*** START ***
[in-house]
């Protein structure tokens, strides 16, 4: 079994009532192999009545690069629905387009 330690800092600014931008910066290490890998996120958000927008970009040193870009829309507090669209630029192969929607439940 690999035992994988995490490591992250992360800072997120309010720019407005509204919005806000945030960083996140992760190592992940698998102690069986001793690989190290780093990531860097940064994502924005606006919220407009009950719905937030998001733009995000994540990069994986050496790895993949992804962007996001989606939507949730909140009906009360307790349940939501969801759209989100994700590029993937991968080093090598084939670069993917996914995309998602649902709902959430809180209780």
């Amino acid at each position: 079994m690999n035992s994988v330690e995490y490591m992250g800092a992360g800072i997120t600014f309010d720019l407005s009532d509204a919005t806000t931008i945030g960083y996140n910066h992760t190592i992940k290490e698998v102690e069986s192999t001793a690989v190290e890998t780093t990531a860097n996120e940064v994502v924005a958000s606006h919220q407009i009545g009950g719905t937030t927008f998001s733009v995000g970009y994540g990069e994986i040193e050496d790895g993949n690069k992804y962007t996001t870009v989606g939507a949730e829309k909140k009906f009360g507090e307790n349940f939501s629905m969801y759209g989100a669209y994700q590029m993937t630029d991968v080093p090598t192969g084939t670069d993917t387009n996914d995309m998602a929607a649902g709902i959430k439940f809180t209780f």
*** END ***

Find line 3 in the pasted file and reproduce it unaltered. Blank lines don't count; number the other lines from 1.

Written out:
């Amino acid at each position: 079994m690999n035992s994988v330690e995490y490591m992250g800092a992360g800072i997120t600014f309010d720019l407005s009532d509204a919005t806000t931008i945030g960083y996140n910066h992760t190592i992940k290490e698998v102690e069986s192999t001793a690989v190290e890998t780093t990531a860097n996120e940064v994502v924005a958000s606006h919220q407009i009545g009950g719905t937030t927008f998001s733009v995000g970009y994540g990069e994986i040193e050496d790895g993949n690069k992804y962007t996001t870009v989606g939507a949730e829309k909140k009906f009360g507090e307790n349940f939501s629905m969801y759209g989100a669209y994700q590029m993937t630029d991968v080093p090598t192969g084939t670069d993917t387009n996914d995309m998602a929607a649902g709902i959430k439940f809180t209780f």